Friday 1 March 2002

Lewis Carroll and the Search for Non-Being (2002)

From The Philosopher, Volume LXXXX No. 1 Spring 2002


By Pinhas Ben-Zvi 

In which Humpty Dumpty, a true Heraclitean, asserts that there must exist an opposite to a birthday which is an un-birthday.

Humpty Dumpty informs Alice that 'there are three hundred and sixty four days when you might get un-birthday presents'. It is obvious to him that un-birthdays are real Beings and not mere utterances. His statement is another augmentation to one of the oldest and rudimentary philosophical controversies: whether Non-Being, like Being, exists.

Footprints of this controversy, which was initially conceived by Greek philosophy, can be tracked all over the two books of Alice. Carroll conveys, through Alice's discourses with the various figures she meets on her way, his belief that Non-Being does indeed exist. This stand can be inferred not just from Humpty Dumpty's statement but from other passages in Alice as well.

The beginning of the 6th Century B.C. was a defining moment in the history of mankind intellectual thought. From this time on, for a period that lasted around 150 years, some Greeks, in later years called the 'pre-Socratics', began to ask new questions and propound new answers about the nature of the universe. (Most of the pre-Socratics flourished not in Athens, nor even on mainland Greece, but in Asia Minor, Lower Italy and Sicily. 'Greek', in this context, is a cultural expression rather than a geographical one.)

The pre-Socratics were the first to formulate tenets that were based on reasonable arguments rather than on theological doctrines, and they set the foundation on which the future intellectual revolution in philosophy would be created by Socrates, Plato and Aristotle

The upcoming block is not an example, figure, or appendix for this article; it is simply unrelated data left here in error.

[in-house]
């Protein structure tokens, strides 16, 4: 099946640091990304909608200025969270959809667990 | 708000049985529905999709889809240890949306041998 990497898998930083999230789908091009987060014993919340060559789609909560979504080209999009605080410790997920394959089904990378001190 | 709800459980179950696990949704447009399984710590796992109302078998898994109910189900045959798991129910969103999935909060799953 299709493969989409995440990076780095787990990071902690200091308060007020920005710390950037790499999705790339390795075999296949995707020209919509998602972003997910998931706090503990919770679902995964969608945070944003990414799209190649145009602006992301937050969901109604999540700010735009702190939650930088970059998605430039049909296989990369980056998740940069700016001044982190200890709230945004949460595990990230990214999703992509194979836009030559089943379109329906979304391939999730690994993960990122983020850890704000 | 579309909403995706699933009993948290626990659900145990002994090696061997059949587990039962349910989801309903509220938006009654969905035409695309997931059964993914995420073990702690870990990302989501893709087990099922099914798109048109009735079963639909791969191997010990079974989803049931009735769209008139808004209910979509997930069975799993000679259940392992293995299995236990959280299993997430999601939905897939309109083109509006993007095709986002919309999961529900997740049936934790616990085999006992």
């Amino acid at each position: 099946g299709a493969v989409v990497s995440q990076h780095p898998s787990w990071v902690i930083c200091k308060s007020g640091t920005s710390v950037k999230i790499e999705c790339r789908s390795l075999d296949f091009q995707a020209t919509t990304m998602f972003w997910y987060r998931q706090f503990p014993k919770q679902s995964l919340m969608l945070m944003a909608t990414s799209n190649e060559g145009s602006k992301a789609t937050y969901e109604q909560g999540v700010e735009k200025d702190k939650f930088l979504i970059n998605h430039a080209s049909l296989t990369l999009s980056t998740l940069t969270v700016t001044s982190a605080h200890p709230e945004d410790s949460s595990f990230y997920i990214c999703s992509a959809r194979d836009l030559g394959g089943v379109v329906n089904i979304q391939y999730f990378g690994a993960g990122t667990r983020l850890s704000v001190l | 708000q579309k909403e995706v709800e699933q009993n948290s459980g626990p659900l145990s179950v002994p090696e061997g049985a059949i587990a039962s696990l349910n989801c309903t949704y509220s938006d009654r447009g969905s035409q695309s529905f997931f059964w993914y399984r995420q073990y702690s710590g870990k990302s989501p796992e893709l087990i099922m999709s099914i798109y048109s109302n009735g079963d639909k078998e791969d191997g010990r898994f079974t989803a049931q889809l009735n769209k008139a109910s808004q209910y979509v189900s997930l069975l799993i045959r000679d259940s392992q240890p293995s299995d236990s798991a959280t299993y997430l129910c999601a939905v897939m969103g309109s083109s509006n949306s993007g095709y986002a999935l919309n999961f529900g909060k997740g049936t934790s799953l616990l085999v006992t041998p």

But before we follow Alice into Wonderland, we should recall the roots of the controversy, in Elea in Lower Italy, in the early 5th Century BC. There, Parmenides, asserted in a poem that he had composed, that only the 'Is' is, whilst to speak of the 'Is not' is to take a '. . . wholly incredible course, since you cannot recognise Not Being (for this is impossible), nor could you speak of it, for thought and Being are the same thing.'

The grammar used by Parmenides in his poetic assertion gave rise to different interpretations. Did he mean 'is' as a predicate, as for instance in a sentence like: 'Parmenides is Greek', or is it the 'is' of Existence ? It seems most likely that the 'IS' means Existence since, later on in the poem, he characterise the 'IS' as a well-rounded ball, namely having material properties. Accordingly, to Parmenides, Non-Being was analogous to Non-existence.

Parmenides' concept, embraced by his disciples (the Eleatics) is considered to be a refutation of the teachings of his predecessor, Pythagoras, who claimed that a kind of Non-Being does indeed exist. Other pre-Socratics, such as Democritus of Abdera, the most prominent of the atomist scholars, and one who wrote and taught some decades after Parmenides, also insisted, like Pythagoras, that Non-Being must in fact exist, in spite of Parmenides' rigorous logic.

Certainly, the pre-Socratic philosophers conceived Being as (being) made of matter. Democritus for instance, and other Atomists, viewed Being as comprised of an infinite number of small particles- the word 'atoms' literally meaning 'indivisible'. Atoms combine to form all the objects in the universe. They are solid, microscopic, move in space and join one another to form more complex objects. Movement of atoms is possible since imbetween each one of them there is a void.

The void is not nothing at all - it is Non-Being. A Non-being that, however, exists. But Greek philosophy had to pass through another thinking revolution in order to postulate the existence of non material Beings; The leading figure in this revolution was Plato who conceived the tenet of the Forms (Ideai). The Forms are the ultimate real Beings, having no spatial nor material properties.

In the Sophist dialogue, Plato argues that what 'is not' in some sense also 'is', refuting Parmenides' concept of the impossibility of the Non-Being to exist. Non-Being is just a being characterised only by its difference from 'another' being. He asserted that the antinomy between Being and Non-Being is false. The only real antinomy is that of a single object of consciousness and all other things from which it is distinguished.